NOTES ON DELFT LIGHT
I wrote the first draft of this after seeing a few of the few authenticated Vermeers in the State Museum in Amsterdam, sitting in the Luxembourg Café over cognac and an especially nice tarte tatin (the classic picture of a poet, and, like a poet, totally ignored by the Dutch literary set gossiping around me), the wind blowing the outside canal trees wildly. The second draft was written in the Birmingham train station and on the train to London, being stared at by a pimply tattooed teen and his purple girl. The final version was written three weeks later in the Rue de Varenne in Paris.
It started out as a simple reaction to Vermeer's light, known as Delft light after the light prized by painters in the Dutch town. Provence has that same sort of light, amber summer light filtered through the white chalk dust of the limestone hills and reflected off the yellowish stone of the ancient bridges. I suppose L.A. has a similar light, red corvettes vibrating through the orange smog set against splattered billboards.
Vermeer's maids have moon-shaped faces, moonlit in dark rooms by stark, naked light through stained-glass windows in ancient frames, the Golden Age's version of the TV set. In addition, there is often some irrelevant item at the center or off-center of the paining which glows incongruously bright, as the letter in Mistress and Maid, the maid's hat in The Love Letter, the ermine shawl in The Guitar Player, the collar in Woman Tuning a Lute, the vase in The Music Lesson, the pitcher in Girl Interrupted at Her Music, the glass of wine in The Glass of Wine, the pitcher in Girl Being Offered Wine, the hat and shawl in Soldier and Laughing Girl, the sleeves in maid's collar in Lady Writing a Letter with Her Maid, the letter and drapes in Young Woman Reading a Letter at an Open Window, the paper in The Astronomer, the map in The Geographer, the Bible in Allegory of Faith, the pearls and earring in Woman with a Pearl Necklace, and most famously, the collar and milk in The Milkmaid.
Vermeer accentuates the real subject of the painting in bright light, which might otherwise be thought trivial. As well, Dutch painters of the same era did a particularly nice job with plumped, juicy, tangible grapes and fruit of all kind, and it made quite an impression, maybe because the food in Amsterdam is so bad.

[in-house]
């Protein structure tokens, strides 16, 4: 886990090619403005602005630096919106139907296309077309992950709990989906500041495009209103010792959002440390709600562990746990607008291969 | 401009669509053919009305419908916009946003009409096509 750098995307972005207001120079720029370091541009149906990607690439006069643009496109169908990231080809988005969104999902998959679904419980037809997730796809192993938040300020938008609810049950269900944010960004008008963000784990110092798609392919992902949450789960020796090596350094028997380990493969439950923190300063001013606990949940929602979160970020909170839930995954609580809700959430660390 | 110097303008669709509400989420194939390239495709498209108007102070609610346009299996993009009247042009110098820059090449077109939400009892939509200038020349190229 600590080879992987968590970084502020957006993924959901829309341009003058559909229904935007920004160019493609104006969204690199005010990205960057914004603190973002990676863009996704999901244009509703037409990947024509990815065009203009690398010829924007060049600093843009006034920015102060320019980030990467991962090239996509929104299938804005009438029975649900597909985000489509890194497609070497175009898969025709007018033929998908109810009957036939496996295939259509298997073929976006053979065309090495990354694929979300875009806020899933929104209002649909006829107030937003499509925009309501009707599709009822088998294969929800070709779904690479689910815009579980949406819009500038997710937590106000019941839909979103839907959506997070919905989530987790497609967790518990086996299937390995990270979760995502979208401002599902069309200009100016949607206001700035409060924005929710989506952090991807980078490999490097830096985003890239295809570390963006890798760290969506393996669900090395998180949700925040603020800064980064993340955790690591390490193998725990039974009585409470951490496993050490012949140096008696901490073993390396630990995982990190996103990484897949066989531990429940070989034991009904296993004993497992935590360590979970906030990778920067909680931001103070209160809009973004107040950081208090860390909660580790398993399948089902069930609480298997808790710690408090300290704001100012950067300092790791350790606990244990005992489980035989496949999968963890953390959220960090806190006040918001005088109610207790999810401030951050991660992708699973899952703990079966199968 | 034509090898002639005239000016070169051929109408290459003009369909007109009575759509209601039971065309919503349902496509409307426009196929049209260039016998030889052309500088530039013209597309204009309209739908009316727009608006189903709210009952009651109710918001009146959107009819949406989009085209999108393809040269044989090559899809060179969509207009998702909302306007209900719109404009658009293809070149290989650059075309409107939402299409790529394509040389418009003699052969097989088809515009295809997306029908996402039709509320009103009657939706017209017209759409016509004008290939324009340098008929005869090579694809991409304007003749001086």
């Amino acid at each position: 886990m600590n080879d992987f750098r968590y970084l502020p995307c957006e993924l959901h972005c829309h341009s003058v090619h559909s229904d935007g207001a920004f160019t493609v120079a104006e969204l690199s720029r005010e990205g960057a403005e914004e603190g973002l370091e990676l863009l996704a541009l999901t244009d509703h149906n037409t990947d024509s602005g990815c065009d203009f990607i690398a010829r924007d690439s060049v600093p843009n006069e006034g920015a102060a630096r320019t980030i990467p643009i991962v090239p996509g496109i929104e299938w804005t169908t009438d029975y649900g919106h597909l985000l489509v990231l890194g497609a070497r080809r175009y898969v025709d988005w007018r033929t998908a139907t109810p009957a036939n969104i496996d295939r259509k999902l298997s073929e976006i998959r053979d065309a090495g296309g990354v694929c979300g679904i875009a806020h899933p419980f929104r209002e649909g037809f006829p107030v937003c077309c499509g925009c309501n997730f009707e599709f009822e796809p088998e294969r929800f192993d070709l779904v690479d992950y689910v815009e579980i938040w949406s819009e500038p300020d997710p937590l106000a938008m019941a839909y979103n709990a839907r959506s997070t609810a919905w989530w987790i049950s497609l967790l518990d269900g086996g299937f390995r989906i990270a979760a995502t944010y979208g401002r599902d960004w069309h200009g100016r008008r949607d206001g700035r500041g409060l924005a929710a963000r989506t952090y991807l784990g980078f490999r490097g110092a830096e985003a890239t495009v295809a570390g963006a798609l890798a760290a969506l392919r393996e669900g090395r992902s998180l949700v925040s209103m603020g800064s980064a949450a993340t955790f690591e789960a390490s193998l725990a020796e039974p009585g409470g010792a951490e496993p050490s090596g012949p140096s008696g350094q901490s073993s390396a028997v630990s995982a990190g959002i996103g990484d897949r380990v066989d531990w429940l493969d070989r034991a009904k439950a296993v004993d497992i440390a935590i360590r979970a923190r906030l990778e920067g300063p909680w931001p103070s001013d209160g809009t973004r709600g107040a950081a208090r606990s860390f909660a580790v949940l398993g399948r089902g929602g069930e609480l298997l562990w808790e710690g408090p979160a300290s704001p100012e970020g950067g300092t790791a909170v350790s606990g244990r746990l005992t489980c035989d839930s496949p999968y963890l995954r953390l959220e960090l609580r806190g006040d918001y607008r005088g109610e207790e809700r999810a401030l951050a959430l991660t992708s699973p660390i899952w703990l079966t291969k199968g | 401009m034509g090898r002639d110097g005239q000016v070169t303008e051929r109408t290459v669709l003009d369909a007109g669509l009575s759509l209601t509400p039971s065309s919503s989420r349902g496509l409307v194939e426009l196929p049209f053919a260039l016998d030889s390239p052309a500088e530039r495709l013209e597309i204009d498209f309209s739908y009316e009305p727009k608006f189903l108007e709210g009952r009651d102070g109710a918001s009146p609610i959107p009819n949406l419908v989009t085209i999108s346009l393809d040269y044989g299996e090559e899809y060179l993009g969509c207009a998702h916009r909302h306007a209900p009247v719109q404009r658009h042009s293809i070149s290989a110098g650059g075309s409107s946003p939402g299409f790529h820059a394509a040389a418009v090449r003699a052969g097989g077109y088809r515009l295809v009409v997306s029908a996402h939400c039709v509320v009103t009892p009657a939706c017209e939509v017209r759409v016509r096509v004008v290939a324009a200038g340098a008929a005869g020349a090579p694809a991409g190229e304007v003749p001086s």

I had also promised myself to write a poem about a candy wrapper we had seen glowing in the sun on the ranch's dirt road before leaving for Europe. It had seemed from a distance be something electronic, preternaturally bright, and the illusion continued until we were almost on top of it and it turned out to be a simple discarded candy wrapper from a fruit bar.
The light on Vermeer's secretly important subjects and the solar system's intense selection of a seemingly irrelevant piece of garbage was too parallel to ignore. Not that I was thinking of either instance intellectually; I was moved by them emotionally, and so they came together only because they were both in my blood at the same time: I wouldn't say they were in my mind. My mind was clueless, as usual. My mind might have been thinking of two poems, but my blood knew better.
But it wasn't until I saw a show at the Louvre about how artists depict time that I thought of the TV. In retrospect, Vermeer's light source, windows, would in modern homes be more likely to be a TV set.
Vermeer's dark paintings are warmed up, ironically, by his cold white light, so I thought how dispassionate atoms create warmth nightly in a cathode ray tube, how dead actors are kept young by movies, how old weather stays radiant, like the fruit of the Dutch Masters.
Vermeer's white is very modern in its stripping away everything about an item but its essence. No chiaroscuro or shading is allowed. The sun is directly on it, and only truth is allowed. That truth is so stark that it makes everything else, no matter how richly and really painted, retreat.
In the same way, I thought how the naked glare of a TV presents as true anything on it, no matter how trivial, and how the cold, dead, lifeless glass on the tube comes alive with more meaning than our lives themselves every night, as if we ourselves were light-addicted flowers.
This triple imagery of painted fruit, candy bar, and TV infuses the language of the poem with double meanings at least, so that the world gathers in the fruit, the candy wrapper, and on TV; the matrix of the solar system focuses on the candy wrapper the way Vermeer's paintings crisscross at the Concordiaplatz, the Place Concorde of the lit trivia, the way everything in the world shows up on TV quite rapidly. We are the new-addicted flowers, as the candy wrapper is the fulcrum of news from space, as Vermeer's lighting beams inspiration to us through time.
While the candy wrapper is a facsimile, a trivial copy mass-produced like a Platonic shadow of the echt candy bar, while Vermeer's subjects are just copies of the original, and while a TV show is just a Xerox of the real actors, they are in fact larger than life, more important as artifacts than the originals, made possible by technology, by art, by some mirage in nature that lets us triangulate facts in our brain to produce candied fruit, paintings, movies, poems. And then we give it reality with the tacky boast, "As Seen on TV."
The candy bar is fickle because it flutters in the wind. It is shrink-wrapped as TV shrinks its subjects to the screen and as the world takes a tiny thing like a candy wrapper and spotlights it with sun to enlarge it to universal proportions. This is also what a poem does with metaphor. It makes small things vast. It un-shrinkwraps. It opens the candy bar, as someone seems to have done before the poem begins.